Would you believe me if I said I could taste the continuity? The chervil was delicate yet distinctly herbaceous, and the yolk of the egg had a creamy green freshness. And the tomme was soft, mild, and — can I say it again? — divinely green.
I was stunned. I’ve had some miraculous food experiences, but nothing that illustrated so convincingly the connection between the health of the land and the food that I put in my mouth.
I thought of my trip to Safeway earlier in the week; I’d run in to grab cilantro, not wanting to go a bit further to the store with local produce. I thought of my trips to the local farmers’ market, where I’m sometimes dismayed by how much things seem to cost.
But now the extra five minutes of travel, the few more dollars, seemed like nothing in comparison to the bigger picture: I wanted food (organic, local, whatever) that was grown in healthy land.
Suddenly it was all so obvious: Healthy soil equals healthy food equals healthy people. It was a paradigm shift.
Parker experienced similar revelations decades ago. She “discovered” dirt in France; a friend, the chef and cooking instructor Robert Reynolds, had introduced her to a cheesemaker so passionate and talented, she felt sure she could taste the terroir, or land, in the cheeses made from milk sourced from locally raised animals.
The experience made her think carefully about food. She remembered summers spent at a cousin’s farm, lying in the hot dirt between rows of produce. She became inspired by slightly imperfect fruits and vegetables and painted large-scale interpretations of mottled apples and bruised peaches in her studio.
She spent years thinking about the soil, wondering how land influences our lives and why the healthiness of the dirt our food is grown in matters.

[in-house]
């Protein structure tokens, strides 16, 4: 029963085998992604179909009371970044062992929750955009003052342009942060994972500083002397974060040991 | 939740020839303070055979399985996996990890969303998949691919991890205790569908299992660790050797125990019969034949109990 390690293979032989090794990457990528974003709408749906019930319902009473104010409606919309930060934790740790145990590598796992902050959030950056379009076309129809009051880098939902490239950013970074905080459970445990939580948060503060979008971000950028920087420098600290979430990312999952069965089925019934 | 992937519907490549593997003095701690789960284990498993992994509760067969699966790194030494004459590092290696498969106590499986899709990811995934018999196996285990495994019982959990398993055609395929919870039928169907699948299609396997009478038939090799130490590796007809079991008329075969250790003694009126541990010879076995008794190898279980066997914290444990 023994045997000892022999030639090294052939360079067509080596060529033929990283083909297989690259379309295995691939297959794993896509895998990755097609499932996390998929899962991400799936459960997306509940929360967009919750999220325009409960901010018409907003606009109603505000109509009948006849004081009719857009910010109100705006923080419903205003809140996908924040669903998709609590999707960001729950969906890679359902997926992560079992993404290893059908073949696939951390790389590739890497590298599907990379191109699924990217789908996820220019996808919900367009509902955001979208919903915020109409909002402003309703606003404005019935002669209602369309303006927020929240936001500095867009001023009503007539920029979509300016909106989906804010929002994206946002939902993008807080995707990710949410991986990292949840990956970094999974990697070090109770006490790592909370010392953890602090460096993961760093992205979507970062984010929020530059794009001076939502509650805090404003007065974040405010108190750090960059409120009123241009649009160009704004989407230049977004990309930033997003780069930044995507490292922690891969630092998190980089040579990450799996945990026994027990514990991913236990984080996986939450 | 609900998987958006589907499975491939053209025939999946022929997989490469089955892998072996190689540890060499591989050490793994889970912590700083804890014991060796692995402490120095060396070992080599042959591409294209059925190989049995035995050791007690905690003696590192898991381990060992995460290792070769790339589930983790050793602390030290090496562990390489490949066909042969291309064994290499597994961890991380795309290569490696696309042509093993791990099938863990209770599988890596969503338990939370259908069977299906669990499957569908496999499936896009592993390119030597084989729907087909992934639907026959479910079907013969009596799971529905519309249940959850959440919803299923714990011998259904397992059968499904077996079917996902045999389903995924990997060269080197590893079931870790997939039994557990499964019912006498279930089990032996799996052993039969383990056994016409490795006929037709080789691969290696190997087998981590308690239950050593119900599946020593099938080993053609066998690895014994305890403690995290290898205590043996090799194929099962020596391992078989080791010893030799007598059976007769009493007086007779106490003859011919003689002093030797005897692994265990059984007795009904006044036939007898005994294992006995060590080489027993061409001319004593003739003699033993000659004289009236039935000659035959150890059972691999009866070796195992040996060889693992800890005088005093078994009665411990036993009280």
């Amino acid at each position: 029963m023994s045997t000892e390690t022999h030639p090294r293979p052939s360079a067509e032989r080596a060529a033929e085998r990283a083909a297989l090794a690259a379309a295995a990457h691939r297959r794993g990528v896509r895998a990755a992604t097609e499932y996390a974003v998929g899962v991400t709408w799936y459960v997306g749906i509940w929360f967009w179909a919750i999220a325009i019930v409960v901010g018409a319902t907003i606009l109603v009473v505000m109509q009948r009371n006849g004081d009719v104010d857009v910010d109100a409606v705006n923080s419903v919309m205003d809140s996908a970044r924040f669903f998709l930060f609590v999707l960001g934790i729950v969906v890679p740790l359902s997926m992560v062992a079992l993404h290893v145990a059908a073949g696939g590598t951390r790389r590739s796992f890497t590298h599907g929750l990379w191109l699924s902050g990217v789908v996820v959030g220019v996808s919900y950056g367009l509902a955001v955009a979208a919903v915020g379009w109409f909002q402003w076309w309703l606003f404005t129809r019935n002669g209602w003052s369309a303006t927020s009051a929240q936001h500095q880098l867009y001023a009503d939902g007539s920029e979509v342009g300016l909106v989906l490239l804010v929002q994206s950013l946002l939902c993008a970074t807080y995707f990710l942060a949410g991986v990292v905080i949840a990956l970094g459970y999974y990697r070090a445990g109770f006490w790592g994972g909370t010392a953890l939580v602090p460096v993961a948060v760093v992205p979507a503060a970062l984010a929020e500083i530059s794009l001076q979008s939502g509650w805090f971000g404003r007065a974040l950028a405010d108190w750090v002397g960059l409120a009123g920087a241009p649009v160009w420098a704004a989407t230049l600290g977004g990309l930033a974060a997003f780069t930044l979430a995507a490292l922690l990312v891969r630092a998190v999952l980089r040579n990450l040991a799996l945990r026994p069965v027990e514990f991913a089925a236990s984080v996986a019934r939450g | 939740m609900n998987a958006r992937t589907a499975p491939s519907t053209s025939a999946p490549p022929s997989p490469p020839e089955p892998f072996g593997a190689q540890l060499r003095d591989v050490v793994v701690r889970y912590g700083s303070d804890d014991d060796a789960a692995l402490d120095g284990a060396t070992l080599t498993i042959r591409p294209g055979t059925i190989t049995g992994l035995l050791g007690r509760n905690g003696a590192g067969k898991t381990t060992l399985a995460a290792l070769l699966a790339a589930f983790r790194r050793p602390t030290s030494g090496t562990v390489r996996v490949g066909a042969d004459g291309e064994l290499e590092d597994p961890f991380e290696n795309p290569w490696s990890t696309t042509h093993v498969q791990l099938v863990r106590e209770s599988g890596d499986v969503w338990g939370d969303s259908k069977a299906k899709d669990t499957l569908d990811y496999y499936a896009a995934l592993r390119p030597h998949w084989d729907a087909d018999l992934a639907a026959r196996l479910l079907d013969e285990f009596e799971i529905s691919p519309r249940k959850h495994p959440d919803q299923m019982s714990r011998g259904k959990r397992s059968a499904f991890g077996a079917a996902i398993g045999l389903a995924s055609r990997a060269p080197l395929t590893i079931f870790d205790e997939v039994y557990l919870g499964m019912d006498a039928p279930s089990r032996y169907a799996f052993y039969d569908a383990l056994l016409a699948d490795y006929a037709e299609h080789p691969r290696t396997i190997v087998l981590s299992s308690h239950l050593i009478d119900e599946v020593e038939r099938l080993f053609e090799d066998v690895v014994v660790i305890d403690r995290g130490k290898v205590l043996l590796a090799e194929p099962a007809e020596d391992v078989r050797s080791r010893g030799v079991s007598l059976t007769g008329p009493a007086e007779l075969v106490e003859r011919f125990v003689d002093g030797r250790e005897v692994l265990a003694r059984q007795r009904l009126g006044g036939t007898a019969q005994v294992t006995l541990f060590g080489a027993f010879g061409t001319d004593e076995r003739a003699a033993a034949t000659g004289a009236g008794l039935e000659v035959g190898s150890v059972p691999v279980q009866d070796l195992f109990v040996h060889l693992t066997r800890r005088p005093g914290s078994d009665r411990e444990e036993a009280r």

And she put it all together in Taste of Place, a sort of dirt tasting meets art installation, as an attempt to answer these questions. Our afternoon in her studio was just one Taste of Place session.
Upon first consideration, the answers seem obvious: As caring consumers, we’re told that it matters where our food comes from. We try to buy locally and look for the organic label. If we’re fortunate, we’ve been lucky enough to taste truly fresh-from-the-garden local produce.
But how many of us have really contemplated dirt? How many of us have really considered the relationship that geography and soil health have to the flavor of the food that we eat? This is the point of Parker’s project.
By the end of the tasting, we were visibly invigorated, madly sharing stories of the gardens we were planting, the chickens being raised in a back yard, and why we love cooking and eating at home. Parker opened a bottle of French Loire Valley white wine, and we toasted, finished the cheese, and continued our storytelling.
We had tasted place, and were inspired to do it again and again.
Anne Zimmerman is a writer based in the Bay Area.
Culinate’s features address the practical challenges and joys of food.